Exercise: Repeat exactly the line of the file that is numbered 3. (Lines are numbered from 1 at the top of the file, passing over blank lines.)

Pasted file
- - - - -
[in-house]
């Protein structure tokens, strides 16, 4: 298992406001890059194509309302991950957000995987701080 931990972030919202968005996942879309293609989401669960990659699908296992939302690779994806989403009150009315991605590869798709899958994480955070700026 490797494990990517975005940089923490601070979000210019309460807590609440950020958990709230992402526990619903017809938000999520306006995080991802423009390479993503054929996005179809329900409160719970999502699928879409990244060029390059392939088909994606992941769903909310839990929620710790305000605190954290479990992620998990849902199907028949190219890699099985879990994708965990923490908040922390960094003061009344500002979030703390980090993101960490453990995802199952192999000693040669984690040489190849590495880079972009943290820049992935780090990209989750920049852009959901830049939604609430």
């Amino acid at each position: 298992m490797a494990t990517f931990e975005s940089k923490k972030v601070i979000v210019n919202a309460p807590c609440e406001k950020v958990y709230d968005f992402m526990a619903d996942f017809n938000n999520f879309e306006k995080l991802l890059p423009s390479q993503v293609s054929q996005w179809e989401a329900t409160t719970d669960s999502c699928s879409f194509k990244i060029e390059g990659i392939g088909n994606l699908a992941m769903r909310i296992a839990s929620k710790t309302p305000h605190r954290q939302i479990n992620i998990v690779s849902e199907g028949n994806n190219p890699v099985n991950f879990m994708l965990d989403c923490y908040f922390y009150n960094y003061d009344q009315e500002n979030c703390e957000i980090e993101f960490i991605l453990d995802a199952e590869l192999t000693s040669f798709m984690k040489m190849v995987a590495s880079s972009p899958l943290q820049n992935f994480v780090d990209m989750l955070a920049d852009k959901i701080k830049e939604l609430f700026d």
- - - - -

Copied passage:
């Amino acid at each position: 298992m490797a494990t990517f931990e975005s940089k923490k972030v601070i979000v210019n919202a309460p807590c609440e406001k950020v958990y709230d968005f992402m526990a619903d996942f017809n938000n999520f879309e306006k995080l991802l890059p423009s390479q993503v293609s054929q996005w179809e989401a329900t409160t719970d669960s999502c699928s879409f194509k990244i060029e390059g990659i392939g088909n994606l699908a992941m769903r909310i296992a839990s929620k710790t309302p305000h605190r954290q939302i479990n992620i998990v690779s849902e199907g028949n994806n190219p890699v099985n991950f879990m994708l965990d989403c923490y908040f922390y009150n960094y003061d009344q009315e500002n979030c703390e957000i980090e993101f960490i991605l453990d995802a199952e590869l192999t000693s040669f798709m984690k040489m190849v995987a590495s880079s972009p899958l943290q820049n992935f994480v780090d990209m989750l955070a920049d852009k959901i701080k830049e939604l609430f700026d």